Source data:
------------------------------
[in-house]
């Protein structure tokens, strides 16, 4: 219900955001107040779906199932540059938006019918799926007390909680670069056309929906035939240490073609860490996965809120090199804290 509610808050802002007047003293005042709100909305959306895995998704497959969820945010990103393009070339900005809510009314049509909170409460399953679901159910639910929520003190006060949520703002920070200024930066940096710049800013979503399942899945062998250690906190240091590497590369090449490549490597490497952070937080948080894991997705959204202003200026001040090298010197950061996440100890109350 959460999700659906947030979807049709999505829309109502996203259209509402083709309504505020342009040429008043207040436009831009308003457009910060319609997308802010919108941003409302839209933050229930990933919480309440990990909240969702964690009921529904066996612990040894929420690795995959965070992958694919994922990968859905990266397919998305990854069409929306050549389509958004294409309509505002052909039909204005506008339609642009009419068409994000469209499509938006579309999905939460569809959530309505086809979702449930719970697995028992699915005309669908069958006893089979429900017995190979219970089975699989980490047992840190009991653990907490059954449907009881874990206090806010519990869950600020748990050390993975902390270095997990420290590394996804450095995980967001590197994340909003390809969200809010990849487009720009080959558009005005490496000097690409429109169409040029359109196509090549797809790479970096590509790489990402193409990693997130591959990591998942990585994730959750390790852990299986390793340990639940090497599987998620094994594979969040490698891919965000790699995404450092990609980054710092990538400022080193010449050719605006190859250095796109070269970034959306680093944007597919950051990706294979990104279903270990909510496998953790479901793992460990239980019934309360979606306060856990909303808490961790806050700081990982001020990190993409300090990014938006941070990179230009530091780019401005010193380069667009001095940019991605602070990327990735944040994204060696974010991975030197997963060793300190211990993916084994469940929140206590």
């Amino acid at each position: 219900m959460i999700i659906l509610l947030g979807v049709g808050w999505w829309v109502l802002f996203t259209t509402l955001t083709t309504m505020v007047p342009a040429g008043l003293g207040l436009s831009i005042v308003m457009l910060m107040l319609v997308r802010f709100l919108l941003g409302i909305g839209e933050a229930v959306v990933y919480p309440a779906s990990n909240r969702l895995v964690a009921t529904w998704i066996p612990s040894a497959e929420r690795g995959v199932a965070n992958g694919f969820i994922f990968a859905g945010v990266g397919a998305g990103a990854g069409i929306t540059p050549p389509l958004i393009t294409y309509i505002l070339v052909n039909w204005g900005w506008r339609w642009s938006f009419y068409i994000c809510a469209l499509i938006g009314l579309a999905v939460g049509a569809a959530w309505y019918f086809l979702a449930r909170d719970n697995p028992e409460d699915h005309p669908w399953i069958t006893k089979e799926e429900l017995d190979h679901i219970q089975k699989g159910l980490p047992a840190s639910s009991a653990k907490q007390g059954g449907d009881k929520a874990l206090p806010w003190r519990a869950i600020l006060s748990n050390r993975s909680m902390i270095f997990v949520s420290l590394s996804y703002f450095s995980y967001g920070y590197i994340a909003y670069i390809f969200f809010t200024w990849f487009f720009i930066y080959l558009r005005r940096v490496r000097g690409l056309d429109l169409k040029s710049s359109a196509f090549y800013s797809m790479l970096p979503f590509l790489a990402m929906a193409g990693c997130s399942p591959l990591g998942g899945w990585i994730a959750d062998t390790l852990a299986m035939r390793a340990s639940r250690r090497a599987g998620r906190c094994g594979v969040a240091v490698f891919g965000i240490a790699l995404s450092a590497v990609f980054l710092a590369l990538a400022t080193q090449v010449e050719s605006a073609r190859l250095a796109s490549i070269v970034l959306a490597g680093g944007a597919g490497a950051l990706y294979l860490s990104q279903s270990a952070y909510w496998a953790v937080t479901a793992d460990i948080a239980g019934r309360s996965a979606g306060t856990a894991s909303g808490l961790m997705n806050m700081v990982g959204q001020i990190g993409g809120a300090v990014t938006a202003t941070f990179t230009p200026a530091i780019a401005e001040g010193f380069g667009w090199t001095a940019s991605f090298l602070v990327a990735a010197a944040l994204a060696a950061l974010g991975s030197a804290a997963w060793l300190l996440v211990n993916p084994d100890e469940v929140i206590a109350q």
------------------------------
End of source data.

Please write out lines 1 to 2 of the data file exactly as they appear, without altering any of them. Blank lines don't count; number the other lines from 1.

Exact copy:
[in-house]
């Protein structure tokens, strides 16, 4: 219900955001107040779906199932540059938006019918799926007390909680670069056309929906035939240490073609860490996965809120090199804290 509610808050802002007047003293005042709100909305959306895995998704497959969820945010990103393009070339900005809510009314049509909170409460399953679901159910639910929520003190006060949520703002920070200024930066940096710049800013979503399942899945062998250690906190240091590497590369090449490549490597490497952070937080948080894991997705959204202003200026001040090298010197950061996440100890109350 959460999700659906947030979807049709999505829309109502996203259209509402083709309504505020342009040429008043207040436009831009308003457009910060319609997308802010919108941003409302839209933050229930990933919480309440990990909240969702964690009921529904066996612990040894929420690795995959965070992958694919994922990968859905990266397919998305990854069409929306050549389509958004294409309509505002052909039909204005506008339609642009009419068409994000469209499509938006579309999905939460569809959530309505086809979702449930719970697995028992699915005309669908069958006893089979429900017995190979219970089975699989980490047992840190009991653990907490059954449907009881874990206090806010519990869950600020748990050390993975902390270095997990420290590394996804450095995980967001590197994340909003390809969200809010990849487009720009080959558009005005490496000097690409429109169409040029359109196509090549797809790479970096590509790489990402193409990693997130591959990591998942990585994730959750390790852990299986390793340990639940090497599987998620094994594979969040490698891919965000790699995404450092990609980054710092990538400022080193010449050719605006190859250095796109070269970034959306680093944007597919950051990706294979990104279903270990909510496998953790479901793992460990239980019934309360979606306060856990909303808490961790806050700081990982001020990190993409300090990014938006941070990179230009530091780019401005010193380069667009001095940019991605602070990327990735944040994204060696974010991975030197997963060793300190211990993916084994469940929140206590």